Comments in HTML aren’t often used but they can be to great effect. One simple example is using them to denote the closing tags of elements. For instance, many typical blog templates have lots of nested div elements, like this overly simplified example:

    <div id="Wrapper">
        <div id="MainContent">
            <div id="post-1" class="hentry">
                <p>Main article content here.</p>
    </div><!-- Which element does this tag close, again? -->

    Of course, in reality closing tags are rarely in close proximity to their opening tags, so it’s often difficult to immediately know which closing tags close which elements. To find out you might spend 30 seconds scrolling up in the file. That may not sound like much, but if you do this 100 times a day, then you’ll spend nearly an hour (50 minutes) doing nothing but scrolling up in text files.

    This issue gets even worse if your templates are split across multiple files where a tag is opened in one file but closed in another. Now you’re spending even more time searching for opening tags. Such a case is a perfect situation to use HTML comments:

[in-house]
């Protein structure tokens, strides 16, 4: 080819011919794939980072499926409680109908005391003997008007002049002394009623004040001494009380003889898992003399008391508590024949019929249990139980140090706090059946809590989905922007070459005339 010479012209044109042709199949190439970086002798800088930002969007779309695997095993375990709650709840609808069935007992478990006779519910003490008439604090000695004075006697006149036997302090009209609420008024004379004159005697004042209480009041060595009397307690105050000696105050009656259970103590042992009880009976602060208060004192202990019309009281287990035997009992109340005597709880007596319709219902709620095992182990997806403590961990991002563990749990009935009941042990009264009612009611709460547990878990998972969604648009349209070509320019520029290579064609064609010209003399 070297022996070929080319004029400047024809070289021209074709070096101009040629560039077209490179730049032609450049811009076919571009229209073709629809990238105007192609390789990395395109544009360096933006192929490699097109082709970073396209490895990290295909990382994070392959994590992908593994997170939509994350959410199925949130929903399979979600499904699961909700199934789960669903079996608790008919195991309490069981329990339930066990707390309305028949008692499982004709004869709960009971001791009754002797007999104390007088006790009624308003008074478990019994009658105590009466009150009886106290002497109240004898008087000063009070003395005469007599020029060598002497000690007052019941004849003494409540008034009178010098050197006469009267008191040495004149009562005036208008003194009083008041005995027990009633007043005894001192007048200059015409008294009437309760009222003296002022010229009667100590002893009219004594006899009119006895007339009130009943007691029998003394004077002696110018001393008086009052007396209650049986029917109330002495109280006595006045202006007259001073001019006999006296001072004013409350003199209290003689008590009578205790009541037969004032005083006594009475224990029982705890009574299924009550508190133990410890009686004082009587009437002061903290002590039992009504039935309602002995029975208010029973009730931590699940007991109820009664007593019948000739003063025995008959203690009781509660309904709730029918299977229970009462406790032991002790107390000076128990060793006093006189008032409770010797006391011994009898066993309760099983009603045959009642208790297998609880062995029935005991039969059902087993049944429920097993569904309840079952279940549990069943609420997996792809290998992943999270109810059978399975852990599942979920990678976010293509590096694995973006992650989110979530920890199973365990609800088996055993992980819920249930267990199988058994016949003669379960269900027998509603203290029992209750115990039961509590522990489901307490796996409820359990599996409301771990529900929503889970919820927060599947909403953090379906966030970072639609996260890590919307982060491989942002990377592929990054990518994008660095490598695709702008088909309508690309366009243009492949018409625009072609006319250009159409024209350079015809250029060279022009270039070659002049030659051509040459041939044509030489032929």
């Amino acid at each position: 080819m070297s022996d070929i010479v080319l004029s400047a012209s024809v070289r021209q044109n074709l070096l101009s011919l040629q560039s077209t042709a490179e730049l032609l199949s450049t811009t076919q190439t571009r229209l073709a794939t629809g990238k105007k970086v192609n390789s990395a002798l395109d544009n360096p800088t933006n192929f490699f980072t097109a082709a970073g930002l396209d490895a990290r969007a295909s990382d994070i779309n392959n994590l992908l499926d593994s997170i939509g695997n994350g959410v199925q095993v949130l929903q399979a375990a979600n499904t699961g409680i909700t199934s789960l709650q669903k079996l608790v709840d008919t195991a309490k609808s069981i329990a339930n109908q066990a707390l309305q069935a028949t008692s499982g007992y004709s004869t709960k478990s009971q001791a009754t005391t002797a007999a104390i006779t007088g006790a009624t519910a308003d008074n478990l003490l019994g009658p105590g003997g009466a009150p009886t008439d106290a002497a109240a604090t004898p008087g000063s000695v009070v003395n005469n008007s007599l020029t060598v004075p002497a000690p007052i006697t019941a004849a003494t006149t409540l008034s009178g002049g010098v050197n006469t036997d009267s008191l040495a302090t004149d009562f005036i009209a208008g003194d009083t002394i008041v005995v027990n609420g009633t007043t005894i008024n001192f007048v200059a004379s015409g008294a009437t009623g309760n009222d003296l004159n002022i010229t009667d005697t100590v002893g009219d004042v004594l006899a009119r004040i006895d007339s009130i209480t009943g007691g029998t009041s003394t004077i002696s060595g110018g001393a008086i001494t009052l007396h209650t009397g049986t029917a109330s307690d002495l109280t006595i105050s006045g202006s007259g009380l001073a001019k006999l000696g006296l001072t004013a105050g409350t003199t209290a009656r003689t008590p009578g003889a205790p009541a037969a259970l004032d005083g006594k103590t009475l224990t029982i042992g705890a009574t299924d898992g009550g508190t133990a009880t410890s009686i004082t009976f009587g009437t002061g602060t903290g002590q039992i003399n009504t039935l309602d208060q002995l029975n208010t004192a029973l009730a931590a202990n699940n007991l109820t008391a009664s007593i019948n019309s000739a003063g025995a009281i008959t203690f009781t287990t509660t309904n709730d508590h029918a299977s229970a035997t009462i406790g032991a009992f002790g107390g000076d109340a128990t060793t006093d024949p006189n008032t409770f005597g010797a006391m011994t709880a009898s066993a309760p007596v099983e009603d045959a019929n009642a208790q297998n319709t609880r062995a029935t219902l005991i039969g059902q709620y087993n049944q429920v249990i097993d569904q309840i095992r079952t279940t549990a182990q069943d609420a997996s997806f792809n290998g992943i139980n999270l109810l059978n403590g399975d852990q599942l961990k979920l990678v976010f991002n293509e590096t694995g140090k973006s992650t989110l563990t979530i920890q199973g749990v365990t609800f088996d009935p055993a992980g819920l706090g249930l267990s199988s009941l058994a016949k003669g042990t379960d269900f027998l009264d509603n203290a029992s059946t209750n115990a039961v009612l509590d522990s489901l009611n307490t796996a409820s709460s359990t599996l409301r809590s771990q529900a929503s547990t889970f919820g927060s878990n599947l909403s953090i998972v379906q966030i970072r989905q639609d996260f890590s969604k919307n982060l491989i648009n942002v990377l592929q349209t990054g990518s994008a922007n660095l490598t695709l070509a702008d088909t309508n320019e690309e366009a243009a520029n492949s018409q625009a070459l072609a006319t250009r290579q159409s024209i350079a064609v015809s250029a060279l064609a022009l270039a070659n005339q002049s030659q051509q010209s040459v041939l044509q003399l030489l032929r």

<div id="Wrapper">
        <div id="MainContent">
            <div id="post-1" class="hentry">
                <p>Main article content here.</p>
            </div><!-- .hentry -->
        </div><!-- #MainContent -->
    </div><!-- #Wrapper -->

    Consistent whitespace is also important. This isn’t a matter of tabs versus spaces, it’s another example of picking (or inventing) some convention that works for you and your team and then sticking to it religiously throughout the project’s life-cycle. Finally, remember that any whitespace you use in a source template can be compressed in a production version if you use intelligent/automated build systems.

    Ultimately, the difference between good code and great code is that all the “little things” are so consistently well-executed that you wouldn’t even notice them. If any of these tips aren’t already habits for you when you write markup, they should be!